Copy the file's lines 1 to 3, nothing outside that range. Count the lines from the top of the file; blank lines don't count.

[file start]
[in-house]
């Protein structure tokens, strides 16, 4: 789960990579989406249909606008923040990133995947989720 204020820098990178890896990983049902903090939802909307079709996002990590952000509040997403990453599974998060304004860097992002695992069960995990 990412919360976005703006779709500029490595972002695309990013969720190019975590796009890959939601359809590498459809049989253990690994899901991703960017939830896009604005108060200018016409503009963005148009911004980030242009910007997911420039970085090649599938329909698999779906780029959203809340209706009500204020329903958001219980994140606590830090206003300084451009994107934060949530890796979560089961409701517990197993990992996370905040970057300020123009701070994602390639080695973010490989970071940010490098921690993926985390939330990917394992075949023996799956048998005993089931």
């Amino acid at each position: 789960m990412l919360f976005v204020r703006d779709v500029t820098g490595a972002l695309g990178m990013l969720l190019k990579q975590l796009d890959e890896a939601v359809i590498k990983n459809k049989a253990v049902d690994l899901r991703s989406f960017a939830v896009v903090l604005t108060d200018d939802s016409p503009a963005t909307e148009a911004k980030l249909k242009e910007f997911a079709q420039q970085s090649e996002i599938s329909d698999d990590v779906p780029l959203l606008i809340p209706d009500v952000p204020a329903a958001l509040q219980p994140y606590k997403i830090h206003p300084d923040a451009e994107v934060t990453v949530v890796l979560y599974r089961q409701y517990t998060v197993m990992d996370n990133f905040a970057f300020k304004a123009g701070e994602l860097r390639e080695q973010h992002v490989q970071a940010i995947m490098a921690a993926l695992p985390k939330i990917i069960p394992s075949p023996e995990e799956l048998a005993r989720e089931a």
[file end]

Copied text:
[in-house]
């Protein structure tokens, strides 16, 4: 789960990579989406249909606008923040990133995947989720 204020820098990178890896990983049902903090939802909307079709996002990590952000509040997403990453599974998060304004860097992002695992069960995990 990412919360976005703006779709500029490595972002695309990013969720190019975590796009890959939601359809590498459809049989253990690994899901991703960017939830896009604005108060200018016409503009963005148009911004980030242009910007997911420039970085090649599938329909698999779906780029959203809340209706009500204020329903958001219980994140606590830090206003300084451009994107934060949530890796979560089961409701517990197993990992996370905040970057300020123009701070994602390639080695973010490989970071940010490098921690993926985390939330990917394992075949023996799956048998005993089931």
């Amino acid at each position: 789960m990412l919360f976005v204020r703006d779709v500029t820098g490595a972002l695309g990178m990013l969720l190019k990579q975590l796009d890959e890896a939601v359809i590498k990983n459809k049989a253990v049902d690994l899901r991703s989406f960017a939830v896009v903090l604005t108060d200018d939802s016409p503009a963005t909307e148009a911004k980030l249909k242009e910007f997911a079709q420039q970085s090649e996002i599938s329909d698999d990590v779906p780029l959203l606008i809340p209706d009500v952000p204020a329903a958001l509040q219980p994140y606590k997403i830090h206003p300084d923040a451009e994107v934060t990453v949530v890796l979560y599974r089961q409701y517990t998060v197993m990992d996370n990133f905040a970057f300020k304004a123009g701070e994602l860097r390639e080695q973010h992002v490989q970071a940010i995947m490098a921690a993926l695992p985390k939330i990917i069960p394992s075949p023996e995990e799956l048998a005993r989720e089931a």